TWICE WEDDED BY ONE RING.
Copyright, 1895, by Patton & Hughes.
Words by P. F. Hughes. Music by Alex J. Patton.
A cottage in New England held a bridegroom bright and gay,
Till shadows dark obscured its light, some thirty years to-day.
"Where is my wife?" this young man cried, but no one there could tell;
In sad and bitter jealousy she fled beneath its spell.
The young man closed the doors upon the home that was his pride,
In search of his deluded wife he traveled far and wide:
His wand'ring footsteps led him to the rich and rising West,
And though content and prosperous, one sigh wrings from his breast:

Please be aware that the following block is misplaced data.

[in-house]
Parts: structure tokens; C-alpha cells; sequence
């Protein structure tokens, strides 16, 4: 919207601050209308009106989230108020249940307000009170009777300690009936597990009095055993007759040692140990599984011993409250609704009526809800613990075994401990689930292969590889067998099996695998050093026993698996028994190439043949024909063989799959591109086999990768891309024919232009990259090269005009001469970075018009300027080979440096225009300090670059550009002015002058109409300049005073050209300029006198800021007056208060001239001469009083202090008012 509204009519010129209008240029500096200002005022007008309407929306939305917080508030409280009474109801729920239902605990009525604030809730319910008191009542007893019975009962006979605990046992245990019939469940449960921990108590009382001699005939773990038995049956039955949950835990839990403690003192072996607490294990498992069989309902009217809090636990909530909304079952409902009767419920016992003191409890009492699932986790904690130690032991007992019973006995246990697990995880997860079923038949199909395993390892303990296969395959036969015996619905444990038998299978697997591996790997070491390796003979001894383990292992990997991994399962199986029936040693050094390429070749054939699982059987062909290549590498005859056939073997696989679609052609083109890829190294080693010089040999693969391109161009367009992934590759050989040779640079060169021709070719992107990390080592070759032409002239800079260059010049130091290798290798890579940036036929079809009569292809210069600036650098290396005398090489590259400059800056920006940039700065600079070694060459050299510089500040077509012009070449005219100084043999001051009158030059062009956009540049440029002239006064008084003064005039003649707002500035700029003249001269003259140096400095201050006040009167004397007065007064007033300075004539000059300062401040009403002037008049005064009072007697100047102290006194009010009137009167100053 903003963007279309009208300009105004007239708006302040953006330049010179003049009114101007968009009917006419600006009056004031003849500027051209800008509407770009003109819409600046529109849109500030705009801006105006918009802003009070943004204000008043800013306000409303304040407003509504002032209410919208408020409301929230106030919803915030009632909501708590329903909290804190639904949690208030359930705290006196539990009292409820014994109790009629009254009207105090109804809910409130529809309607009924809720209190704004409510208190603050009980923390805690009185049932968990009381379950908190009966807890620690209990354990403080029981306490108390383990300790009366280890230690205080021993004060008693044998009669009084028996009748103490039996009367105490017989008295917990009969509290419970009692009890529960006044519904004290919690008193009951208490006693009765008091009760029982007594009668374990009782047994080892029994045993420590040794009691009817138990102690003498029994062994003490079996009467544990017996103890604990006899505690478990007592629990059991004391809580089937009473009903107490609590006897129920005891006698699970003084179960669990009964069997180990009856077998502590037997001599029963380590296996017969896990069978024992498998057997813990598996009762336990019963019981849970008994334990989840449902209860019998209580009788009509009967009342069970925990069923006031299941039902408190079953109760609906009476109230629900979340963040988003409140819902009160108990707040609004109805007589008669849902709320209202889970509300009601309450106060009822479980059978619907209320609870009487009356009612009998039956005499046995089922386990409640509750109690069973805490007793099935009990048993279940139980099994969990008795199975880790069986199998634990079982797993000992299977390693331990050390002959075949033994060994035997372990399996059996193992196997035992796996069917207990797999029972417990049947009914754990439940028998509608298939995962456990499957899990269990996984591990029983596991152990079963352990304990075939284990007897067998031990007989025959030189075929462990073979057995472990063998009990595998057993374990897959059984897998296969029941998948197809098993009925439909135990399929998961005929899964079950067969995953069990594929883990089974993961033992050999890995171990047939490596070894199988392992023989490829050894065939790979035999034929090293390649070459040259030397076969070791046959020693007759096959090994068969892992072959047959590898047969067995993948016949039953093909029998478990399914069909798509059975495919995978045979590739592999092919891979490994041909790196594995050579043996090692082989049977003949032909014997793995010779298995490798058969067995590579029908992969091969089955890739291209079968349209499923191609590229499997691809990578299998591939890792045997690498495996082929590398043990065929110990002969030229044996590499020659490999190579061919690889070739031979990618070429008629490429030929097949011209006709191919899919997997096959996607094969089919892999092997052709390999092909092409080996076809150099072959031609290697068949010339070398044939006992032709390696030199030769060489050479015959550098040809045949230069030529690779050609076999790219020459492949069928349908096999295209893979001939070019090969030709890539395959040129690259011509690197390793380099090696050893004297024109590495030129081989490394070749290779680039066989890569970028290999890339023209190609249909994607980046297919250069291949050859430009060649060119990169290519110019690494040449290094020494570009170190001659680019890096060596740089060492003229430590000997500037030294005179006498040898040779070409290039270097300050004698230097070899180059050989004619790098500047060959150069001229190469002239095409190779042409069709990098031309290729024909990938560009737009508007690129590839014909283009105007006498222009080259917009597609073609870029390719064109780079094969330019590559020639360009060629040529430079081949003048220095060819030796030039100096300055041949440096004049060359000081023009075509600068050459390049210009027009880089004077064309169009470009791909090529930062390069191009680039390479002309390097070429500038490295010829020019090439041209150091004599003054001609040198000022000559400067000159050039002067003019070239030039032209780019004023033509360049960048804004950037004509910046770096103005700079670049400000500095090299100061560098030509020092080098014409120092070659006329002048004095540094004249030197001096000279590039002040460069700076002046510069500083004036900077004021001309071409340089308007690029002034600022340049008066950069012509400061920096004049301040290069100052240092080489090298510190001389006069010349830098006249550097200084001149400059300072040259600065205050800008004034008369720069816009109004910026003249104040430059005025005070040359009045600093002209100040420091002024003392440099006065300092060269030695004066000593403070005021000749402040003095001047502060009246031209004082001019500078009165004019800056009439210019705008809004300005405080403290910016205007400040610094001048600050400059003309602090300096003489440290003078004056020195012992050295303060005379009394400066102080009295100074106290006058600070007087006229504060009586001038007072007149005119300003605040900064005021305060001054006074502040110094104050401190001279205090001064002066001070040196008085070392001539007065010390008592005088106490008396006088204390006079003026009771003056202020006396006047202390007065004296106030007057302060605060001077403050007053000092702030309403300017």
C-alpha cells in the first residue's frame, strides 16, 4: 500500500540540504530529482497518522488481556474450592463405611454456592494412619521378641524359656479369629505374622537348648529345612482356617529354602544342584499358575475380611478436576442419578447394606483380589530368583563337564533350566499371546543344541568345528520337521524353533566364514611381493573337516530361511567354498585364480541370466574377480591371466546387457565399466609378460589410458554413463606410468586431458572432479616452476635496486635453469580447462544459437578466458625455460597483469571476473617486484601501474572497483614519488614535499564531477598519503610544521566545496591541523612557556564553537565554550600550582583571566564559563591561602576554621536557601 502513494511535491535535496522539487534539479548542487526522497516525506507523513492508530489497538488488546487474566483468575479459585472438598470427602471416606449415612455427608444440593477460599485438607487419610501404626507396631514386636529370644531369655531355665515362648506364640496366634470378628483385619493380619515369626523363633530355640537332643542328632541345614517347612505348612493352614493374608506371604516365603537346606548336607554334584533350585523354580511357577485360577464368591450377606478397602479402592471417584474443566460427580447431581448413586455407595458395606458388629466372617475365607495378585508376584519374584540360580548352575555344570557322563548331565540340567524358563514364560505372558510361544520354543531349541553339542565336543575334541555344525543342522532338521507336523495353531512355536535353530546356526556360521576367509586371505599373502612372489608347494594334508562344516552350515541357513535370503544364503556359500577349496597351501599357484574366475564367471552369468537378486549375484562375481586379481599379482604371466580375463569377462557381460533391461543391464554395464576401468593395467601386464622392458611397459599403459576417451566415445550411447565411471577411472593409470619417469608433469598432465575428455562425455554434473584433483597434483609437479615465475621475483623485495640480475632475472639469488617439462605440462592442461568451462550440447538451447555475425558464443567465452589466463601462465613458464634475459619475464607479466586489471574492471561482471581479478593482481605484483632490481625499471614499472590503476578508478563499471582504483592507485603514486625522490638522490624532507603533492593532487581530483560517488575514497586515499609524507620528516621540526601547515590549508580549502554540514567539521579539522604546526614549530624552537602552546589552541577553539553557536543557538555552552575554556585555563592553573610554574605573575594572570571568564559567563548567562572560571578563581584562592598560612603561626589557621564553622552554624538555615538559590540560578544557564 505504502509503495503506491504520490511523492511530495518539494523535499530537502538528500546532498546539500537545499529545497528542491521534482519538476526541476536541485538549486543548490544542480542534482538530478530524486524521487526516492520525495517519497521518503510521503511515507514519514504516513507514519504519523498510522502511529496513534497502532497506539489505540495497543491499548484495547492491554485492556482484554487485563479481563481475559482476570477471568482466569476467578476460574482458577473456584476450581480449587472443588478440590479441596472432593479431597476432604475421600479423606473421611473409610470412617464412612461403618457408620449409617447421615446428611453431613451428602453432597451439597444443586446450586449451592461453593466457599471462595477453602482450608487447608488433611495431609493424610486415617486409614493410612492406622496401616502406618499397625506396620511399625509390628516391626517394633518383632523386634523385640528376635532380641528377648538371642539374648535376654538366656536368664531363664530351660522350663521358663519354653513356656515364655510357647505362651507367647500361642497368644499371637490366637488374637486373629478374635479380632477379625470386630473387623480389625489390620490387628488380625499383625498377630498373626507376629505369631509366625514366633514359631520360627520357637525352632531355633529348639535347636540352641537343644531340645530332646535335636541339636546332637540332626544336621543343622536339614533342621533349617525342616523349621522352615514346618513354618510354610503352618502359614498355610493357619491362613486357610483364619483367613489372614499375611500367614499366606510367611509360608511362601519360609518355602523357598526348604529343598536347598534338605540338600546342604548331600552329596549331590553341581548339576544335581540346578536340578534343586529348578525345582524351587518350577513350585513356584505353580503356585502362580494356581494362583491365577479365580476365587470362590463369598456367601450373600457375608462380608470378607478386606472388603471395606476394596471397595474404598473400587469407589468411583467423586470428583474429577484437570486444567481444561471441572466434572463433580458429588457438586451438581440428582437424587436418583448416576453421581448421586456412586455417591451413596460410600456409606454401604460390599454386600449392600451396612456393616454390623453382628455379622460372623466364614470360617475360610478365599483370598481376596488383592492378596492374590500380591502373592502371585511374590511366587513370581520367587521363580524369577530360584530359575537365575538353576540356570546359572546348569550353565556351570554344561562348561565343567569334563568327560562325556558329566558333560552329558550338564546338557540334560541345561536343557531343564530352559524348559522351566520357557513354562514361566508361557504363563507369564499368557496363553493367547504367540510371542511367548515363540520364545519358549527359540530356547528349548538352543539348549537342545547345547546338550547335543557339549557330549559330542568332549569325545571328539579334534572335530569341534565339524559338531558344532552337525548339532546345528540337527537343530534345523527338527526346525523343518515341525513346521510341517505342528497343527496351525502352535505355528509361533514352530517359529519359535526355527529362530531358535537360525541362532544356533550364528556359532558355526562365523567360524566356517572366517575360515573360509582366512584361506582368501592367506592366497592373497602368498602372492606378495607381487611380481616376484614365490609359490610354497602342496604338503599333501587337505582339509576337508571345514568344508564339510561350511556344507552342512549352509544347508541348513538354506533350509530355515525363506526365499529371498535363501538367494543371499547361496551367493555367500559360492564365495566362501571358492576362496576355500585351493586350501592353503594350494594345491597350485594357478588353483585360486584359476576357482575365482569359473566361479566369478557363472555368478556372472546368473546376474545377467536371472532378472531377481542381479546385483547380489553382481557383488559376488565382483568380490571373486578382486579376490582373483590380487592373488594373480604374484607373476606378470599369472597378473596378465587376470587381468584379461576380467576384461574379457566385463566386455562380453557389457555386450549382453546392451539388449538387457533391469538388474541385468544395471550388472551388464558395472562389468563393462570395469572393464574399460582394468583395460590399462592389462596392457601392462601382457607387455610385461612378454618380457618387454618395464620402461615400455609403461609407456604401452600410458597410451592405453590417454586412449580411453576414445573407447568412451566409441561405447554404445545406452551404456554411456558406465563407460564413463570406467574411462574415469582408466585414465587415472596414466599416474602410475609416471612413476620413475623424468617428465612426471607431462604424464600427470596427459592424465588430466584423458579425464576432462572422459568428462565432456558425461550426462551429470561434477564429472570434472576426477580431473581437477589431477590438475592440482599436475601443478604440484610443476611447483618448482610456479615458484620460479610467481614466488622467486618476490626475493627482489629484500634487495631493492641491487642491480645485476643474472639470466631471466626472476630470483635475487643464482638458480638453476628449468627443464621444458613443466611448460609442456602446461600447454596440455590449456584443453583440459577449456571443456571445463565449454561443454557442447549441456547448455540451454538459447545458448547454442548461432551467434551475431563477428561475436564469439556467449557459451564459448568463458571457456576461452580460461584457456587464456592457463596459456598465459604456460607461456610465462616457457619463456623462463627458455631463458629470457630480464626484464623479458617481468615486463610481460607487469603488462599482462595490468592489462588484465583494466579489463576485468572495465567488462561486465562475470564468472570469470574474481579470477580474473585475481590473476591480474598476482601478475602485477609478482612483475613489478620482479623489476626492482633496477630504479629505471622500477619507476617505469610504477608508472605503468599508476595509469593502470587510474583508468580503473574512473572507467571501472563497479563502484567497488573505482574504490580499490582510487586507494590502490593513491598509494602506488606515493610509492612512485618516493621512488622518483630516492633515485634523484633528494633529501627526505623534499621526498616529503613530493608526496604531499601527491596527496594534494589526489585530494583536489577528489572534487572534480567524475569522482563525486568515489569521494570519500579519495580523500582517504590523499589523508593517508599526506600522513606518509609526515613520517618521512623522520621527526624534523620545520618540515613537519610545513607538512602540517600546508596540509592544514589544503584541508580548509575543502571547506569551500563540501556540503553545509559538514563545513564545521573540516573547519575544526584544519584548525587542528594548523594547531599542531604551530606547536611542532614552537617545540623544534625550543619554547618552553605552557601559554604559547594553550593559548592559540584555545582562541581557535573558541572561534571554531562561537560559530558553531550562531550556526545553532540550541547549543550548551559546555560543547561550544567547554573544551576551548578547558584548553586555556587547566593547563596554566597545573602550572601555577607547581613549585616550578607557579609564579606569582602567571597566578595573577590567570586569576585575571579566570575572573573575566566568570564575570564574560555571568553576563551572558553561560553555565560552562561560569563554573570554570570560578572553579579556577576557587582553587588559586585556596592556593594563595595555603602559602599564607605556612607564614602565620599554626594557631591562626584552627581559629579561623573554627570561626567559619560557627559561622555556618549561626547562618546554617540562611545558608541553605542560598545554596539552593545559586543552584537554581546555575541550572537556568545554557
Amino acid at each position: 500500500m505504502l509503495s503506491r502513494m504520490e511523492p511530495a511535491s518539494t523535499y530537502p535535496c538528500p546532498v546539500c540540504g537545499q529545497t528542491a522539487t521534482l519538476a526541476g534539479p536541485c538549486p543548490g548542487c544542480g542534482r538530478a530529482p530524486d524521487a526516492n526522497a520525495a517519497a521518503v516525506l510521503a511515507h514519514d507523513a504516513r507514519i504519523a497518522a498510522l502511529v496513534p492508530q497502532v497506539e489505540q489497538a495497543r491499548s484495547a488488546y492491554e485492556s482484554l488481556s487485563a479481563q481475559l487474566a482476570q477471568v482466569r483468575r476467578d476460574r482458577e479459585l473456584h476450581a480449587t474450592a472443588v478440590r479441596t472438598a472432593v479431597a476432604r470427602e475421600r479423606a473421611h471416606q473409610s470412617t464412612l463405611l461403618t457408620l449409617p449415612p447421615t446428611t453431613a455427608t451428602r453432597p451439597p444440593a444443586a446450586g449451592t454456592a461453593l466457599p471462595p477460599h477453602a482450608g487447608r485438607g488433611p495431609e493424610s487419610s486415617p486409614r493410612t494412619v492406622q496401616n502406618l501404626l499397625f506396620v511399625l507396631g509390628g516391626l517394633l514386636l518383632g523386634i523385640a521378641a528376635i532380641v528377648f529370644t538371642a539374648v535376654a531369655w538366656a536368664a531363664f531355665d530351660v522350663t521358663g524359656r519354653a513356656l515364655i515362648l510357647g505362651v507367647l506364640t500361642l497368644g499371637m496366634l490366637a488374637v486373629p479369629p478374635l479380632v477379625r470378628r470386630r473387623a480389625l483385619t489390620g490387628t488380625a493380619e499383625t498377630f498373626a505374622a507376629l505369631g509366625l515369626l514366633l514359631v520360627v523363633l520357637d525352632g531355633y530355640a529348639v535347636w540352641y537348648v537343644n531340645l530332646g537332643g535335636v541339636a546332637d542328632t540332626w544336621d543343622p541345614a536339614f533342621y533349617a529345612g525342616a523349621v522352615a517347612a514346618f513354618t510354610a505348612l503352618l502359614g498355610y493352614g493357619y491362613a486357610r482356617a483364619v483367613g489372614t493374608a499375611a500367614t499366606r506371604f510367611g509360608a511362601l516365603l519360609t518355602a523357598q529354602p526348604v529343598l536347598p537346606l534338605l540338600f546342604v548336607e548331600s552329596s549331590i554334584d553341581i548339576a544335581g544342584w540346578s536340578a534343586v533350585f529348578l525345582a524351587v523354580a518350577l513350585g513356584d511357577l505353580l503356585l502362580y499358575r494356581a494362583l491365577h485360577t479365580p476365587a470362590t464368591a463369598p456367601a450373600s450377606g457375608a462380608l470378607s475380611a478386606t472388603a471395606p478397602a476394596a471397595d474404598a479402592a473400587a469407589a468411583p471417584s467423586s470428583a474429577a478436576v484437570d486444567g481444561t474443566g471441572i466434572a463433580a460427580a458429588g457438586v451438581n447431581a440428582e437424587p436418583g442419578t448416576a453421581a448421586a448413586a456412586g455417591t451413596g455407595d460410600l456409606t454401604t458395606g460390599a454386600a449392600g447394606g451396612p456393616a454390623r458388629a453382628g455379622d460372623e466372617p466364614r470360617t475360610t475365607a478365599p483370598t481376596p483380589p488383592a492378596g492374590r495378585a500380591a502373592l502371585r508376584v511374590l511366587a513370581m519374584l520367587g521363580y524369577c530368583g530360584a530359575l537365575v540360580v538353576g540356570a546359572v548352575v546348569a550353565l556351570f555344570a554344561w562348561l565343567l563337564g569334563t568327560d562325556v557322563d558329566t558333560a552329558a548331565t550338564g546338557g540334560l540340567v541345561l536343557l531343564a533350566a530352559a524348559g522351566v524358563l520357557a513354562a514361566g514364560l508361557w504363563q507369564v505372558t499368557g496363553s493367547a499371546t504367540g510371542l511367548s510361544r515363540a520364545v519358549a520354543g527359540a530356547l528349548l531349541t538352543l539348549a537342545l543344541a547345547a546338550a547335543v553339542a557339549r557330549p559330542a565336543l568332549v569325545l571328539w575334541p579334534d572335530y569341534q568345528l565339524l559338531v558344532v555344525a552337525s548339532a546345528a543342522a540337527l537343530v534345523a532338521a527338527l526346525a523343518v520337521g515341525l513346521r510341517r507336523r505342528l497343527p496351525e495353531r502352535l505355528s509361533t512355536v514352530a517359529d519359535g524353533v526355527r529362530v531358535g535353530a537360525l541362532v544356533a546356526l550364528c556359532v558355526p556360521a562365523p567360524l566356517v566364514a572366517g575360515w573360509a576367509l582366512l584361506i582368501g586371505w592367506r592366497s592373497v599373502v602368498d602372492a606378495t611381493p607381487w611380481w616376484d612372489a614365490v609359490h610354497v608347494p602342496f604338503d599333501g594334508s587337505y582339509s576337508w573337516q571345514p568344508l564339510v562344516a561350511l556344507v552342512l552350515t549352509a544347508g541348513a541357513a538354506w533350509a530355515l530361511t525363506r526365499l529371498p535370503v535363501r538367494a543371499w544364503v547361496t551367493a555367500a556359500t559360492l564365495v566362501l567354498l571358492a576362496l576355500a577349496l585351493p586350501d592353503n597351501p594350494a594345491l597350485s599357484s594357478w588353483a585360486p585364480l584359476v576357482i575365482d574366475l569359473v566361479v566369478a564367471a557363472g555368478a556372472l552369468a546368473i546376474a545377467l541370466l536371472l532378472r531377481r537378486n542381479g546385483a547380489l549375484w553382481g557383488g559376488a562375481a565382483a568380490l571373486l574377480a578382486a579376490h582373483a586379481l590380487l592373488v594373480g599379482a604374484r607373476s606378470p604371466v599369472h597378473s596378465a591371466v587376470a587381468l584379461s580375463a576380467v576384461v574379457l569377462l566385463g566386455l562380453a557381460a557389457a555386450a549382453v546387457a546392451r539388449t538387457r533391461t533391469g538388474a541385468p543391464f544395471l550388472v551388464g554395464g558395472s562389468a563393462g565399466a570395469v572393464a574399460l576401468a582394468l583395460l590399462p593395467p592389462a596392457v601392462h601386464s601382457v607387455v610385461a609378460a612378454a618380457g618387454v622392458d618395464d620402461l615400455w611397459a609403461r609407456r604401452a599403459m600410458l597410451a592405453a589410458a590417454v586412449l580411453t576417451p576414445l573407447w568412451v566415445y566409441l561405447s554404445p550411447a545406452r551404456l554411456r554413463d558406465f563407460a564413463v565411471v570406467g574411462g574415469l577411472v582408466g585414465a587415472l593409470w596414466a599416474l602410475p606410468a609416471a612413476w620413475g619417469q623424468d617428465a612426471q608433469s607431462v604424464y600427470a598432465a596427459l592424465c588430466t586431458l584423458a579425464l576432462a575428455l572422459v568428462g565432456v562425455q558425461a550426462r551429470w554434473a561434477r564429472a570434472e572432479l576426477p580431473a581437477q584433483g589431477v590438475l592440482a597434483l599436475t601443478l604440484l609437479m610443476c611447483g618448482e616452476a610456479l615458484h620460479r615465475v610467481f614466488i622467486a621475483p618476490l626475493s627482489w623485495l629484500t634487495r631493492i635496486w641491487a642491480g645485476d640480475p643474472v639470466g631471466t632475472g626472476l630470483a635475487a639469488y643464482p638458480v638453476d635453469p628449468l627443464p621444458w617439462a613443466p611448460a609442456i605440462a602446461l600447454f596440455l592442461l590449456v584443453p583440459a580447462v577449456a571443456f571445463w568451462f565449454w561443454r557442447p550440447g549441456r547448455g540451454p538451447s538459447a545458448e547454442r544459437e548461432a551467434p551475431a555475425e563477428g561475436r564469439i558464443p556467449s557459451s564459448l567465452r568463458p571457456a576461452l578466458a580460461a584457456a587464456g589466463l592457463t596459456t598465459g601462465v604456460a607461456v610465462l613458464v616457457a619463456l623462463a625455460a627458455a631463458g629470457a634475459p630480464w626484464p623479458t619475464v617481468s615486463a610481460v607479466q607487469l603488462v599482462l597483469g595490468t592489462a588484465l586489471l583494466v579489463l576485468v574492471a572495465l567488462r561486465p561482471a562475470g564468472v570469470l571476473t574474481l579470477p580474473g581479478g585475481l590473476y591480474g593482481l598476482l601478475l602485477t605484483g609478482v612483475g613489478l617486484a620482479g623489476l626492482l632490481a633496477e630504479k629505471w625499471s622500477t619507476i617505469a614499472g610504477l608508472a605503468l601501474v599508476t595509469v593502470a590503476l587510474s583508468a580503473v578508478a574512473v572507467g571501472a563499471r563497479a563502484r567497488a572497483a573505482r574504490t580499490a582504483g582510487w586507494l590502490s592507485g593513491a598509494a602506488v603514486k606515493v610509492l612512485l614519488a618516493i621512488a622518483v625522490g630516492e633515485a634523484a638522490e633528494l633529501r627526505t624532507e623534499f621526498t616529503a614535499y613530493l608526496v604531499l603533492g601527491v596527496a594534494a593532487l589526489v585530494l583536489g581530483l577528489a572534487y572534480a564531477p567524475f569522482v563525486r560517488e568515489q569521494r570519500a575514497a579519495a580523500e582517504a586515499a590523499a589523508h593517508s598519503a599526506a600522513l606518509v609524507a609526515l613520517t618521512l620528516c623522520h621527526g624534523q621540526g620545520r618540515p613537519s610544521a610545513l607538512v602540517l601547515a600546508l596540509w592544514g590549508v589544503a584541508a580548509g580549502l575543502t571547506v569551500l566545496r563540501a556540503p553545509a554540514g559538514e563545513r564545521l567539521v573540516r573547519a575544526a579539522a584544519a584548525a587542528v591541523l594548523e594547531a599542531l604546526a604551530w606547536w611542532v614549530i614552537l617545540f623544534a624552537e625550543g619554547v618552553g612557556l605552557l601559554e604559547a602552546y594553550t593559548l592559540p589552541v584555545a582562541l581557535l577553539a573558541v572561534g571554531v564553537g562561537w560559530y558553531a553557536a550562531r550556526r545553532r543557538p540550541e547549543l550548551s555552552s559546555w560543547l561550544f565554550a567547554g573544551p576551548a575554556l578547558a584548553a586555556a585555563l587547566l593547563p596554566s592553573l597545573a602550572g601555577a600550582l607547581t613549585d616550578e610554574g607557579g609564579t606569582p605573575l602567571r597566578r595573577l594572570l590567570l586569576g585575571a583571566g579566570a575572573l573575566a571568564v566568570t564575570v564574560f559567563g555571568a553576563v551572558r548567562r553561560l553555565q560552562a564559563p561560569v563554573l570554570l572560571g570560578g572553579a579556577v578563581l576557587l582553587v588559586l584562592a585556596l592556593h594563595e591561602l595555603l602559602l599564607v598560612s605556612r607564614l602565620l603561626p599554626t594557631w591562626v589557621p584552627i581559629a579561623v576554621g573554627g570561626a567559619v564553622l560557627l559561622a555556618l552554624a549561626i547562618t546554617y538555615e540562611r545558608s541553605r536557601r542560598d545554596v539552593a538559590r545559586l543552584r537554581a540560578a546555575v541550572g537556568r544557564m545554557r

I long to see the dear old home, my wife to me most fair;
Although in pleasant fields I roam, my heart is always there.
No longer here can I remain, I bear sweet voices singing;
My darling comes to me again, twice wedded by one ring.
An east-bound train was bringing him to friends now old and gray,
And at the station, on its way, a gentle voice did say:
"I dropped my ring: please hand it, sir, 'tis all I ever wore."
He stooped and saw his name within-kind heaven heard his prayer.
"My wife!" "Oh, Charlie, can it be at close of all these years-"
They spoke new joys in broken words, while all around shed tears.
The little cottage shines once more, in joyous notes they sing;
Our love is stronger than before, twice wedded by one ring.- Chorus.